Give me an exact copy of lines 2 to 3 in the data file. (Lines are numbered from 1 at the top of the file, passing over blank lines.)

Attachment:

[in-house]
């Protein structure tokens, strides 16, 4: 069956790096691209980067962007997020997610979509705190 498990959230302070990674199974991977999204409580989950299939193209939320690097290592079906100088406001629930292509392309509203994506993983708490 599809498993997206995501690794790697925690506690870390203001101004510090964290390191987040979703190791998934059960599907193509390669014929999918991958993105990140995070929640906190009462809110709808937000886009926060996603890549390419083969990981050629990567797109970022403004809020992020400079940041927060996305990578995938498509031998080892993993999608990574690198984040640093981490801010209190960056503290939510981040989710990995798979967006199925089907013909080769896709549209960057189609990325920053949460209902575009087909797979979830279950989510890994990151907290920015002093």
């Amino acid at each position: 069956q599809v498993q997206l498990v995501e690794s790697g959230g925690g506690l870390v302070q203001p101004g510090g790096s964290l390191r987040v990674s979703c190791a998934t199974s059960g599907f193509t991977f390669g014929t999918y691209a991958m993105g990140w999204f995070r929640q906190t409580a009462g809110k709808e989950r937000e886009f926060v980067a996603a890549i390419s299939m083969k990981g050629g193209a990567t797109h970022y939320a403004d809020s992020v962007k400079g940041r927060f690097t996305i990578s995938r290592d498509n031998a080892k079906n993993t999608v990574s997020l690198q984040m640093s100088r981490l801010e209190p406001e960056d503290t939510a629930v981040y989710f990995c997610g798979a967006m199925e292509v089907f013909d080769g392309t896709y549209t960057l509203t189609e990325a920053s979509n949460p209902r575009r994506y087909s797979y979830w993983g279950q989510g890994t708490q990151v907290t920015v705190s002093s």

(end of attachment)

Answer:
């Protein structure tokens, strides 16, 4: 069956790096691209980067962007997020997610979509705190 498990959230302070990674199974991977999204409580989950299939193209939320690097290592079906100088406001629930292509392309509203994506993983708490 599809498993997206995501690794790697925690506690870390203001101004510090964290390191987040979703190791998934059960599907193509390669014929999918991958993105990140995070929640906190009462809110709808937000886009926060996603890549390419083969990981050629990567797109970022403004809020992020400079940041927060996305990578995938498509031998080892993993999608990574690198984040640093981490801010209190960056503290939510981040989710990995798979967006199925089907013909080769896709549209960057189609990325920053949460209902575009087909797979979830279950989510890994990151907290920015002093």
């Amino acid at each position: 069956q599809v498993q997206l498990v995501e690794s790697g959230g925690g506690l870390v302070q203001p101004g510090g790096s964290l390191r987040v990674s979703c190791a998934t199974s059960g599907f193509t991977f390669g014929t999918y691209a991958m993105g990140w999204f995070r929640q906190t409580a009462g809110k709808e989950r937000e886009f926060v980067a996603a890549i390419s299939m083969k990981g050629g193209a990567t797109h970022y939320a403004d809020s992020v962007k400079g940041r927060f690097t996305i990578s995938r290592d498509n031998a080892k079906n993993t999608v990574s997020l690198q984040m640093s100088r981490l801010e209190p406001e960056d503290t939510a629930v981040y989710f990995c997610g798979a967006m199925e292509v089907f013909d080769g392309t896709y549209t960057l509203t189609e990325a920053s979509n949460p209902r575009r994506y087909s797979y979830w993983g279950q989510g890994t708490q990151v907290t920015v705190s002093s």